Martin Marietta Materials, Inc. (NYSE:MLM): Time For A Financial Health Check

The size of Martin Marietta Materials, Inc. (NYSE:MLM), a US$11b large-cap, often attracts investors seeking a reliable investment in the stock market. Risk-averse investors who are attracted to diversified streams of revenue and strong capital returns tend to seek out these large companies. But, its financial health remains the key to continued success. This article will examine Martin Marietta Materials’s financial liquidity and debt levels to get an idea of whether the company can deal with cyclical downturns and maintain funds to accommodate strategic spending for future growth. Remember this is a very top-level look that focuses exclusively on financial health, so I recommend a deeper analysis into MLM here.

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Does MLM produce enough cash relative to debt?

Over the past year, MLM has ramped up its debt from US$1.7b to US$3.2b – this includes long-term debt. With this rise in debt, the current cash and short-term investment levels stands at US$54m , ready to deploy into the business. Moreover, MLM has produced cash from operations of US$681m in the last twelve months, resulting in an operating cash to total debt ratio of 21%, signalling that MLM’s operating cash is sufficient to cover its debt. This ratio can also be interpreted as a measure of efficiency as an alternative to return on assets. In MLM’s case, it is able to generate 0.21x cash from its debt capital.

Can MLM meet its short-term obligations with the cash in hand?

With current liabilities at US$773m, the company has maintained a safe level of current assets to meet its obligations, with the current ratio last standing at 1.88x. Generally, for Basic Materials companies, this is a reasonable ratio since there is a bit of a cash buffer without leaving too much capital in a low-return environment.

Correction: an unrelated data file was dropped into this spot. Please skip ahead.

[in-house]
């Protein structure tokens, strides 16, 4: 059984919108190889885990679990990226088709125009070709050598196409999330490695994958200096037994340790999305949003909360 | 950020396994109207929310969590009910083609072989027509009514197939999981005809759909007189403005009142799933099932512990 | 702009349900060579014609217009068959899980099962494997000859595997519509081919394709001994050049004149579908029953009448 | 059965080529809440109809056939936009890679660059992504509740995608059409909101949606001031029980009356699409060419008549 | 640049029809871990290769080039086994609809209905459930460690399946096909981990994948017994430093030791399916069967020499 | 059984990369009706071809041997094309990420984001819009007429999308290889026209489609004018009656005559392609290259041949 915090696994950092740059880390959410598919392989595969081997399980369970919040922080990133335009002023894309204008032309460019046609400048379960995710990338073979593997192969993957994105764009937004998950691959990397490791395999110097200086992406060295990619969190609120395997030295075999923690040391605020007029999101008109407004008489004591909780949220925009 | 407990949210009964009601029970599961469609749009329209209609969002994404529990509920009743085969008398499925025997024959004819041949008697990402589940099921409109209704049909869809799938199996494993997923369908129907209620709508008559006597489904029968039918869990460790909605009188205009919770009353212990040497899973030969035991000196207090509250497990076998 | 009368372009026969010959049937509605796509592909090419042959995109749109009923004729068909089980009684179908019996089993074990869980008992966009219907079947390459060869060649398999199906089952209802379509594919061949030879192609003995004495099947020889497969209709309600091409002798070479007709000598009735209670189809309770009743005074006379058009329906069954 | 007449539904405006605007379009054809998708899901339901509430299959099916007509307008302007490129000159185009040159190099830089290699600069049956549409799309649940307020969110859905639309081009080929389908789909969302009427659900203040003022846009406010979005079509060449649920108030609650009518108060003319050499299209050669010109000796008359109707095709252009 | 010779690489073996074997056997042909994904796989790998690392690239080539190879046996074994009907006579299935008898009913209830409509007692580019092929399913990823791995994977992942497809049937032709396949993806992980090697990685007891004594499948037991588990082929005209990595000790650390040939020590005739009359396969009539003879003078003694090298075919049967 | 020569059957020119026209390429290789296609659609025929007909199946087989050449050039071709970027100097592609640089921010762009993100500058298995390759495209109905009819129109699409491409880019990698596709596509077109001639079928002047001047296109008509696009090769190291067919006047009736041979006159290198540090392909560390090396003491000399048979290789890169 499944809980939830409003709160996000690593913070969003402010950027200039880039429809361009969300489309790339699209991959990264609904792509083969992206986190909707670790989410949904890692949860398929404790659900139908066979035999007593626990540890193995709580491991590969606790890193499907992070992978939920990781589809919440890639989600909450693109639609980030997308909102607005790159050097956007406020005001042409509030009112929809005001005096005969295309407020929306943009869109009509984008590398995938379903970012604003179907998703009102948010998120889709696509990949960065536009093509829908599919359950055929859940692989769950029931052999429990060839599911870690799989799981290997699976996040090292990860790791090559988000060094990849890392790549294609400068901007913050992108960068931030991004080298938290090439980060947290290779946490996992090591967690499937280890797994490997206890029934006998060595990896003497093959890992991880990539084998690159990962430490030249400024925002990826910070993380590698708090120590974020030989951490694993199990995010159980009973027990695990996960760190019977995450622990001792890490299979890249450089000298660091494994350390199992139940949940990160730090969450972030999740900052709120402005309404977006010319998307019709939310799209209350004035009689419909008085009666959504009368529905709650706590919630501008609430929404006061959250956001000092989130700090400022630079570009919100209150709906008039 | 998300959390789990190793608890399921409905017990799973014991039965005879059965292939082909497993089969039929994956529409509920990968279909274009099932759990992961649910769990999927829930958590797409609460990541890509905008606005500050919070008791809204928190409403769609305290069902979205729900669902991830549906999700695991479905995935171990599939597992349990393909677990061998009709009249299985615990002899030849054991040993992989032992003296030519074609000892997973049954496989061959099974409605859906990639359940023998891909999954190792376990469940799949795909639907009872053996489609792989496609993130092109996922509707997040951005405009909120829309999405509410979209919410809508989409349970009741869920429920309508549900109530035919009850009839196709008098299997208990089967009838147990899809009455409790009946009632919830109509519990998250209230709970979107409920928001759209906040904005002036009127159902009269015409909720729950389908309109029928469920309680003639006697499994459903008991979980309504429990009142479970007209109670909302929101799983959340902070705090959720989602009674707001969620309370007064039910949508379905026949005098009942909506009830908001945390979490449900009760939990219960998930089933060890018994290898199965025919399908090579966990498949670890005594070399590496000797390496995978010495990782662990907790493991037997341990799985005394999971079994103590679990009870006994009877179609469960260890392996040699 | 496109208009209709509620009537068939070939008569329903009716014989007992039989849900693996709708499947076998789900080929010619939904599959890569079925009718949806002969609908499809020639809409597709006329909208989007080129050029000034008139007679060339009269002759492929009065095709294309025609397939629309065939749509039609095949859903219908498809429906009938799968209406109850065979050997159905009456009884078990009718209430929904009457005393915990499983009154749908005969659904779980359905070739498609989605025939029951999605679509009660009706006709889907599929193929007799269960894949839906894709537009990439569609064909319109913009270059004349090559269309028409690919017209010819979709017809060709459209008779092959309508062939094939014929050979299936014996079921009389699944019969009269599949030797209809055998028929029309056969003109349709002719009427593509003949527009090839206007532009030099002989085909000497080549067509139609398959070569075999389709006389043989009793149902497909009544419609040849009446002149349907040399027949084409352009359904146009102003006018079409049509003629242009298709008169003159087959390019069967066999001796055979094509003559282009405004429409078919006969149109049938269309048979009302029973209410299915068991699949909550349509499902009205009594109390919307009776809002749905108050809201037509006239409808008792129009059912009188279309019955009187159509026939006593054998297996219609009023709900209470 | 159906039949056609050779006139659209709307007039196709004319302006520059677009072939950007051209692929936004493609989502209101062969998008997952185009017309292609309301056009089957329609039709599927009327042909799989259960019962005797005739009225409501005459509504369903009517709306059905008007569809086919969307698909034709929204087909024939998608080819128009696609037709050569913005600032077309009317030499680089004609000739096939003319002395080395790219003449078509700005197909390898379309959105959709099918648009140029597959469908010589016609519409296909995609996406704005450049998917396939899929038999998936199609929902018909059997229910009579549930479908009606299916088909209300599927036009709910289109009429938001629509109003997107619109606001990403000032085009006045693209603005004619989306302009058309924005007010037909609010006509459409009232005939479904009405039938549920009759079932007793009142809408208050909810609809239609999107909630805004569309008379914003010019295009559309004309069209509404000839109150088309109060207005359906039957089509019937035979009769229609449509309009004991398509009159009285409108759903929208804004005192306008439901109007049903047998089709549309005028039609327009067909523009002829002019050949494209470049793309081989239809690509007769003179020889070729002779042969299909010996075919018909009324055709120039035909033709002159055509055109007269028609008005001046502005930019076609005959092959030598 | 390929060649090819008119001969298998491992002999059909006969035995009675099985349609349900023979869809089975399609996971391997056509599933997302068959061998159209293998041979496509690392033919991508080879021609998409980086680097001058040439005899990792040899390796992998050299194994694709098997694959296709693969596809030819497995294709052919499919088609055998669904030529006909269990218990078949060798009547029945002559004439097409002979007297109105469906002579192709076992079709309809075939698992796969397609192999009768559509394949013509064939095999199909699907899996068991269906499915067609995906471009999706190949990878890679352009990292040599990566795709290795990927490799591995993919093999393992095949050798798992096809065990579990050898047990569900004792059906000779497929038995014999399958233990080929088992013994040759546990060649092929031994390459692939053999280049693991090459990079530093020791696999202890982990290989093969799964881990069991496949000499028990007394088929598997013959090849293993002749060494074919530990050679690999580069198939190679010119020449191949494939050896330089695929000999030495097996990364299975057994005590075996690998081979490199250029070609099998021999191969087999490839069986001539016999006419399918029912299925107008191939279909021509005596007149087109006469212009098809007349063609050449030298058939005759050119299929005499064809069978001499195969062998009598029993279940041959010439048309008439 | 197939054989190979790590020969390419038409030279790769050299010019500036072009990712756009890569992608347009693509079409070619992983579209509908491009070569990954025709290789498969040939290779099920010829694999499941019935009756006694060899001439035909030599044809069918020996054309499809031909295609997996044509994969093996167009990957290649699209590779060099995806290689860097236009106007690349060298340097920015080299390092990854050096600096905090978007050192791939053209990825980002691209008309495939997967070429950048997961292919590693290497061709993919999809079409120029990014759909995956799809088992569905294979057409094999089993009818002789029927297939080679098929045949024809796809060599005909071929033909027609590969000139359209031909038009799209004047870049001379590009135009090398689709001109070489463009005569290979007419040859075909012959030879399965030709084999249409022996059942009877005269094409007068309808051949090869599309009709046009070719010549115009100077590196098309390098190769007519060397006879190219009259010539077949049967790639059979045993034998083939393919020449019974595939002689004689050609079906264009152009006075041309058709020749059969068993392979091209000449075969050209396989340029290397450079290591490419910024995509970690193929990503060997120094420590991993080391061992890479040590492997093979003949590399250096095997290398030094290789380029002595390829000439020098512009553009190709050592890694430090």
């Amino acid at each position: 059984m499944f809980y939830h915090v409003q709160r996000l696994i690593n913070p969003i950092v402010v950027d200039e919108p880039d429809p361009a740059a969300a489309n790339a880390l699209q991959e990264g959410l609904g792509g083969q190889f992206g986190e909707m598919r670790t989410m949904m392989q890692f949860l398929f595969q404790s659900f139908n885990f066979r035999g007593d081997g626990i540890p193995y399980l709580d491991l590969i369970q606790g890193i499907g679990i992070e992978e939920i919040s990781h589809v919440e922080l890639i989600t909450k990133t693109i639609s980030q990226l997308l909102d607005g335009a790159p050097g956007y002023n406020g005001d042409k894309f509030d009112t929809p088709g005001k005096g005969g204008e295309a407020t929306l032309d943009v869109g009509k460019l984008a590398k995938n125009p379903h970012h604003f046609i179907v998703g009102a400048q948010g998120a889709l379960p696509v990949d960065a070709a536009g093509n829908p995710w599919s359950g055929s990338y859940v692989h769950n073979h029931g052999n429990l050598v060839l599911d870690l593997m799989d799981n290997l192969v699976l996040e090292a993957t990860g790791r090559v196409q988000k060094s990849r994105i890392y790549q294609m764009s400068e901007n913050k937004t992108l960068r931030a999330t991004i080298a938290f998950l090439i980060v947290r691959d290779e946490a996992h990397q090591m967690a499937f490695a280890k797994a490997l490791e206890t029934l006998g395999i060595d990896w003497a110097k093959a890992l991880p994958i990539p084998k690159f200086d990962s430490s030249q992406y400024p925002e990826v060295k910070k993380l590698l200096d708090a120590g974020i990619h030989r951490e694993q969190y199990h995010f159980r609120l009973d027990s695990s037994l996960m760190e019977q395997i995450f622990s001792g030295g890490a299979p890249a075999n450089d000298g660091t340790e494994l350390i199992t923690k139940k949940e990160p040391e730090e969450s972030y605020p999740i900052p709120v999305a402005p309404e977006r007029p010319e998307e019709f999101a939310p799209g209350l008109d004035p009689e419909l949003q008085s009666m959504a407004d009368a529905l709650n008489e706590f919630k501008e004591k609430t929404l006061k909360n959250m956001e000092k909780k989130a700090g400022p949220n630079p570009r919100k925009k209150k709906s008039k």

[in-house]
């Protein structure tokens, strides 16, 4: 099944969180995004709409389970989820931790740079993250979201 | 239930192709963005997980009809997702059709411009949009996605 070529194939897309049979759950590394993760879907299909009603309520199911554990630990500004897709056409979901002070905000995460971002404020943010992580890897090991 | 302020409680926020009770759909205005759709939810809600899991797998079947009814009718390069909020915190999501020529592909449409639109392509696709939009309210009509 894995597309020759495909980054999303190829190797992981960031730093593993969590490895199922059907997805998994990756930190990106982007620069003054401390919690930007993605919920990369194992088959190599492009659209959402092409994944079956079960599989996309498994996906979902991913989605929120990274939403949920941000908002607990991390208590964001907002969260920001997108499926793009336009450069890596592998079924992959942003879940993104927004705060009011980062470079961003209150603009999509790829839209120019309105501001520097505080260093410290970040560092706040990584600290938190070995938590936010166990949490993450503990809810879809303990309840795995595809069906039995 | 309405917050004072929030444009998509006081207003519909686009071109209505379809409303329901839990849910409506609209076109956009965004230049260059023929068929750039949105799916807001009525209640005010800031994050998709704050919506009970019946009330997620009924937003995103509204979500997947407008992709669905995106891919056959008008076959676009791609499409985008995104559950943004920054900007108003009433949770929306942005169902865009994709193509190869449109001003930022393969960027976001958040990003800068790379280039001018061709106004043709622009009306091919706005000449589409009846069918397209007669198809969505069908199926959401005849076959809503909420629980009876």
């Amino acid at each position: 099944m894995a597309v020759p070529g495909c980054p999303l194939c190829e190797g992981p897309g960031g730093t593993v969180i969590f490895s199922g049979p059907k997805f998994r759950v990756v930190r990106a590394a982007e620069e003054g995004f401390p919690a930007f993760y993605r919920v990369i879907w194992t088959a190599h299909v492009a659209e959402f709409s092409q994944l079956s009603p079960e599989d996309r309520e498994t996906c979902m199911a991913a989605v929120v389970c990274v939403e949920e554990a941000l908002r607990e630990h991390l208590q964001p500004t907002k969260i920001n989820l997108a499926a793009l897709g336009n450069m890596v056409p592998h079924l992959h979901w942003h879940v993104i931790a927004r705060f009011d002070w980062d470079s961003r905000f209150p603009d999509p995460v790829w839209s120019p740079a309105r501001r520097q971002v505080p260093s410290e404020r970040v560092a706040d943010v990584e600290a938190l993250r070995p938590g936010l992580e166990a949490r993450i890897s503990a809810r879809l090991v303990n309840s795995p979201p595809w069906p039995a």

NYSE:MLM Historical Debt January 18th 19
NYSE:MLM Historical Debt January 18th 19

Can MLM service its debt comfortably?

MLM is a relatively highly levered company with a debt-to-equity of 65%. This isn’t surprising for large-caps, as equity can often be more expensive to issue than debt, plus interest payments are tax deductible. Accordingly, large companies often have an advantage over small-caps through lower cost of capital due to cheaper financing. We can assess the sustainability of MLM’s debt levels to the test by looking at how well interest payments are covered by earnings. As a rule of thumb, a company should have earnings before interest and tax (EBIT) of at least three times the size of net interest. In MLM’s case, the ratio of 5.96x suggests that interest is well-covered. High interest coverage serves as an indication of the safety of a company, which highlights why many large organisations like MLM are considered a risk-averse investment.

Next Steps:

MLM’s debt and cash flow levels indicate room for improvement. Its cash flow coverage of less than a quarter of debt means that operating efficiency could be an issue. However, the company exhibits proper management of current assets and upcoming liabilities. I admit this is a fairly basic analysis for MLM’s financial health. Other important fundamentals need to be considered alongside. I recommend you continue to research Martin Marietta Materials to get a more holistic view of the stock by looking at:

  1. Future Outlook: What are well-informed industry analysts predicting for MLM’s future growth? Take a look at our free research report of analyst consensus for MLM’s outlook.
  2. Valuation: What is MLM worth today? Is the stock undervalued, even when its growth outlook is factored into its intrinsic value? The intrinsic value infographic in our free research report helps visualize whether MLM is currently mispriced by the market.
  3. Other High-Performing Stocks: Are there other stocks that provide better prospects with proven track records? Explore our free list of these great stocks here.

To help readers see past the short term volatility of the financial market, we aim to bring you a long-term focused research analysis purely driven by fundamental data. Note that our analysis does not factor in the latest price-sensitive company announcements.

The author is an independent contributor and at the time of publication had no position in the stocks mentioned. For errors that warrant correction please contact the editor at